"That's a very good question," laughs Christopher.
"It'll be a different result every night, as voted by the audience with their mobile phones, how amazing is that? But that's a real competition - there's no hiding the true winner when the public are voting.
"And there's definitely no hiding real talent when the winning celebrity couple have to perform the Bolero routine for the live audience - we know how terrifying that can be. We are working hard to make sure all the celebrities are fully trained on that routine, should they win."
Being on tour in each other's pockets - that's when they'll all start having relationships, arguments and fights.
"That does happen," concedes Jane. "But it's inevitable. Tensions run high when there is that much pressure to do well and win over the audience to get them to vote for you.
"Chris and I feel the pressure that the celebrities do enormously when it comes to a live routine.
"We see them doing fantastically well in training but performing is a totally different experience."
As part of the tour, Jayne and Christopher will perform five dances at each of the live shows. "It will be good to be back doing what we love most, performing some of our favourite dances in public together after all these years, and where better than in front of our most loyal fans all over the UK," says Jayne.
Chris adds nostalgically: "We're very excited to be travelling around the UK visiting all the major cities, especially for me now living in the USA."
As they immerse themselves in the tour, they're trying to spend whatever time they can with their families.
Christopher is now based in Colorado with his sons Jack and Sam and wife Jill ("How do women do that? How do they get you to move to where they live?") while Jayne is back to Sussex with her husband Phil and her four-year-old son, Kieran.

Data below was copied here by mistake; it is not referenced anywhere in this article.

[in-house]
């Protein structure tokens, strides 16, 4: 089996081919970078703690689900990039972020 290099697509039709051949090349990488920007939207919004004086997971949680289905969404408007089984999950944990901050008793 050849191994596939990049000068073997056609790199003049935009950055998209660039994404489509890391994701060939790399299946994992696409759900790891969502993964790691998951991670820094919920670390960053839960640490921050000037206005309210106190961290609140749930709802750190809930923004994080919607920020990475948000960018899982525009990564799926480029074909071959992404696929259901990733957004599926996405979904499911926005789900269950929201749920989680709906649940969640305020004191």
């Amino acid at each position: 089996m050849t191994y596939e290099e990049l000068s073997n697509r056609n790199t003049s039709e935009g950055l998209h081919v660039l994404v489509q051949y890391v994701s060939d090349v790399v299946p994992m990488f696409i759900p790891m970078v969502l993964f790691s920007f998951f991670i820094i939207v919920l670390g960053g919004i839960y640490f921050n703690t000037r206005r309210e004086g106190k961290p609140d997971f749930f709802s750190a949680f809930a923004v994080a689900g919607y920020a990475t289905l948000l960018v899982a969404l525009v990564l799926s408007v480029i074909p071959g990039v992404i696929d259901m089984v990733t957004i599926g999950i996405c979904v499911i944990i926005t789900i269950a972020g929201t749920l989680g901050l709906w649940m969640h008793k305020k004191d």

Are there any potential Olympic Skating champions among the new generation of Torvills and Deans?
"I think Sammy," says Jayne of Christopher's youngest son. "Well, he likes throwing himself on the ice," exclaims Christopher.
He doesn't mention whether he has to hold onto the barrier though.
* Dancing on Ice - The Tour is at Metro Radio Arena, Newcastle, on April 22 (1.30pm and 6.30pm) and April 23 (7.30pm), and on May 6 (3pm and 8pm). For ticket information go to www.metroradioarena.co.uk or call 0870 707-8000.
Torvill and Dean's guide to dancing on ice
Another edge jump, taken off from the back inside edge of one foot and landed on the back outside edge of the opposite foot. Named after its creator Ulrich Salchow.
A toe pick-assisted jump that takes off and lands on the same back outside edge.
An edge jump, taken off from a back outside edge and landed on the same back outside edge.
A toe pick-assisted jump, taken off from the back inside edge of one foot, and landed on the back outside edge of the opposite foot.
A toe pick-assisted jump, taken off from a back outside edge and landed on the back outside edge of the opposite foot. The jump is named for its inventor, Alois Lutz.
One of the most difficult jumps which takes off from the forward outside edge and is landed on the back outside edge of the opposite foot.
Highly under-rated in the skating world, practising and perfecting a quality spin can take as much time, effort and athletic ability as the triple axel. Here are some of the most popular.
A spin which is done in a "sitting" position. The body is low to the ice with the skating (spinning) knee bent and the free leg extended beside it.
The combination of several spins where the skater changes feet and positions while maintaining speed throughout the entire spin.
Other moves to look out for:
A method of gaining speed and turning corners in which skaters cross one foot over the other.
Generally performed by women, the layback spin involves an upright spin position where the head and shoulders are dropped backwards and the back arches.
A turn most commonly done from forward to backward with a change of foot.
A move done with the skating knee bent and the free leg extended straight behind. The upper body should remain upright and arched, with arms extended out at the sides.
A sequence of step manoeuvres carrying the skater across the ice in patterns.
The teeth at the front of the blade, used primarily for jumping and spinning.